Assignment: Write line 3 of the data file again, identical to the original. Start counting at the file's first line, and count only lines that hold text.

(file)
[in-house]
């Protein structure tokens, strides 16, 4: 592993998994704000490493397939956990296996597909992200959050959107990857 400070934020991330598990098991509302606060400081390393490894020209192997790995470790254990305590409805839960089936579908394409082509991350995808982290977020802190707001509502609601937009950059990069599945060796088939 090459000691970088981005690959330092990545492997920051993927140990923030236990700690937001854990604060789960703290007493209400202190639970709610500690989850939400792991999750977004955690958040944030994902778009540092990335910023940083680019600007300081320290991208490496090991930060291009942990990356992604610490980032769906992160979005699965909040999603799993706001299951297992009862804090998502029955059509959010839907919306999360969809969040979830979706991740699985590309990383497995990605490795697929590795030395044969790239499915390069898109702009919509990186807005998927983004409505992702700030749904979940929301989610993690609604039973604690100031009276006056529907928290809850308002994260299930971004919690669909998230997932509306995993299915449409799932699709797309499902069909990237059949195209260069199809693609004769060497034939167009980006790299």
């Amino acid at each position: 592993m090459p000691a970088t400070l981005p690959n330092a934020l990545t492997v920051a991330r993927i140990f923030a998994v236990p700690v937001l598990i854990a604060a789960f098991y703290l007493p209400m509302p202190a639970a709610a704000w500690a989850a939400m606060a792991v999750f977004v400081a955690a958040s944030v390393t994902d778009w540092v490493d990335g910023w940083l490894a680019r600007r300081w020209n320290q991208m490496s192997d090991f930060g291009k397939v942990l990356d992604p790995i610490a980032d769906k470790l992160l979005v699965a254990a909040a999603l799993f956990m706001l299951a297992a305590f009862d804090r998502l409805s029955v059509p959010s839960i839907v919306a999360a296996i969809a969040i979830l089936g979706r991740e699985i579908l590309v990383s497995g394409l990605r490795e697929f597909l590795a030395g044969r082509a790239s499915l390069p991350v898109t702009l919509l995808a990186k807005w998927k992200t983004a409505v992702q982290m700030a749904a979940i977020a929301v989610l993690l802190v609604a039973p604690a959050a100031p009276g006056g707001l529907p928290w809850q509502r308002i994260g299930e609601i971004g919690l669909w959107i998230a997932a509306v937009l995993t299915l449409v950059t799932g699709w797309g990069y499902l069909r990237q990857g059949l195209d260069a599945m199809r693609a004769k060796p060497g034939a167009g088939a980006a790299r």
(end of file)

């Amino acid at each position: 592993m090459p000691a970088t400070l981005p690959n330092a934020l990545t492997v920051a991330r993927i140990f923030a998994v236990p700690v937001l598990i854990a604060a789960f098991y703290l007493p209400m509302p202190a639970a709610a704000w500690a989850a939400m606060a792991v999750f977004v400081a955690a958040s944030v390393t994902d778009w540092v490493d990335g910023w940083l490894a680019r600007r300081w020209n320290q991208m490496s192997d090991f930060g291009k397939v942990l990356d992604p790995i610490a980032d769906k470790l992160l979005v699965a254990a909040a999603l799993f956990m706001l299951a297992a305590f009862d804090r998502l409805s029955v059509p959010s839960i839907v919306a999360a296996i969809a969040i979830l089936g979706r991740e699985i579908l590309v990383s497995g394409l990605r490795e697929f597909l590795a030395g044969r082509a790239s499915l390069p991350v898109t702009l919509l995808a990186k807005w998927k992200t983004a409505v992702q982290m700030a749904a979940i977020a929301v989610l993690l802190v609604a039973p604690a959050a100031p009276g006056g707001l529907p928290w809850q509502r308002i994260g299930e609601i971004g919690l669909w959107i998230a997932a509306v937009l995993t299915l449409v950059t799932g699709w797309g990069y499902l069909r990237q990857g059949l195209d260069a599945m199809r693609a004769k060796p060497g034939a167009g088939a980006a790299r």